Capital Campaigns (Fundraising Series) [amzn_product_post]Whether you are running the capital campaign yourself or employing a consultant to help you design it, capital campaign planning is not a responsibility that can be easily delegated. If you are contemplating a capital appeal, you can increase your chances of success by understanding the principles of this book and adapting them to your own circumstances. The author uses a clear campaign model first established when she ran two successful and highly visible campaigns at The New York Public Library – it is a structure that has since been widely imitated throughout the US and the UK. This book is suitable for fundraisers, chief executives and other management staff, as well as trustees or management committees. Howard Lake | 7 April 2013 | News About Howard Lake Howard Lake is a digital fundraising entrepreneur. Publisher of UK Fundraising, the world’s first web resource for professional fundraisers, since 1994. Trainer and consultant in digital fundraising. Founder of Fundraising Camp and co-founder of GoodJobs.org.uk. Researching massive growth in giving. AddThis Sharing ButtonsShare to TwitterTwitterShare to FacebookFacebookShare to LinkedInLinkedInShare to EmailEmailShare to WhatsAppWhatsAppShare to MessengerMessengerShare to MoreAddThis 33 total views, 1 views today AddThis Sharing ButtonsShare to TwitterTwitterShare to FacebookFacebookShare to LinkedInLinkedInShare to EmailEmailShare to WhatsAppWhatsAppShare to MessengerMessengerShare to MoreAddThis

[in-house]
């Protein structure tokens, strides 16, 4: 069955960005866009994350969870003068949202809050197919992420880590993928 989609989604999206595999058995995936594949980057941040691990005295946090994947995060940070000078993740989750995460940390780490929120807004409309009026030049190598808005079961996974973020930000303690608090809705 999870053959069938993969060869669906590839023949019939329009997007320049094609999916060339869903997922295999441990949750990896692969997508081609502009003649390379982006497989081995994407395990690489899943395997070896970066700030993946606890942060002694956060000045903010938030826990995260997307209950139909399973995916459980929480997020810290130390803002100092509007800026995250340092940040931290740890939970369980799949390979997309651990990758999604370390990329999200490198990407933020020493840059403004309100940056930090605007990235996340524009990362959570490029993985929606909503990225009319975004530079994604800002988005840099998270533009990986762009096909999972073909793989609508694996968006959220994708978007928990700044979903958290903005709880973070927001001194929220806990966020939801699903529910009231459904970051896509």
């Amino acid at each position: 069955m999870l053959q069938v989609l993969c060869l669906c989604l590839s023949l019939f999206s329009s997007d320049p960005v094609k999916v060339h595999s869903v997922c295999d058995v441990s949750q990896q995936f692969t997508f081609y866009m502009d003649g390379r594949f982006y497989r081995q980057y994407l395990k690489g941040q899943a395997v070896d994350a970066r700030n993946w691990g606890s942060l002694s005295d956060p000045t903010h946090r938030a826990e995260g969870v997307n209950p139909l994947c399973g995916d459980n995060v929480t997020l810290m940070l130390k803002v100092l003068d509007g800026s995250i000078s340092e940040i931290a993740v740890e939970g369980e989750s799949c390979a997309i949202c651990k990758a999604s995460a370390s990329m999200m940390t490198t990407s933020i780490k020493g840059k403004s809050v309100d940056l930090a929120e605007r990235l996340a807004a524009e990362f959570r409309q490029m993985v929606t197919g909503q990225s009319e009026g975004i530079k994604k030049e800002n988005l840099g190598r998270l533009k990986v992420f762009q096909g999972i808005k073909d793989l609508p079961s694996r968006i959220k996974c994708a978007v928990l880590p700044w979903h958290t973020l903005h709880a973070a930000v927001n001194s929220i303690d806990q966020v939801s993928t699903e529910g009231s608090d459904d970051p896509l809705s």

Gambia: former president must stand trial for journalist’s murder News Three journalist arrested, two radio stations closed in Gambia GambiaAfrica to go further July 5, 2013 – Updated on January 20, 2016 Internet users targeted by changes to information law Photograph: President Yahya Jammeh (Seyllou / AFP) GambiaAfrica RSF_en August 6, 2020 Find out more Reporters Without Borders is very disturbed by amendments to the 2009 Information and Communications Act – the main law limiting freedom of information in Gambia – which the National Assembly passed on 3 July.Under the amended law, “spreading of false news against the government or public officials” is punishable by up to 15 years in prison or a fine of 3 million dalasis (64,000 euros). Its main target is Gambians who make fun of government officials online.“The amendments to the Information and Communications Act that the Gambian parliament has just adopted aggravate what is already one of Africa’s most repressive laws,” Reporters Without Borders said. “The authorities are using these amendments to target news providers and crack down on the Internet, one of the last spaces for freedom of information in Gambia. We call for their immediate withdrawal and a complete overhaul of the law, which already gags the media in the name of state security.”The amendments were proposed by information and communication minister Nana Grey-Johnson, who said their aim was the “deterrent punishment” of persons who engage in “treacherous campaigns” at home and abroad and incite “unpatriotic behaviour.”President Yahya Jammeh is on the May 2013 Reporters Without Borders list of “Predators of Press Freedom” while Gambia is ranked 152nd out of 179 countries in the 2013 Reporters Without Borders press freedom index. News News January 27, 2020 Find out more Help by sharing this information Follow the news on Gambia Organisation Receive email alerts News Gambia still needs to address challenges to press freedom July 23, 2019 Find out more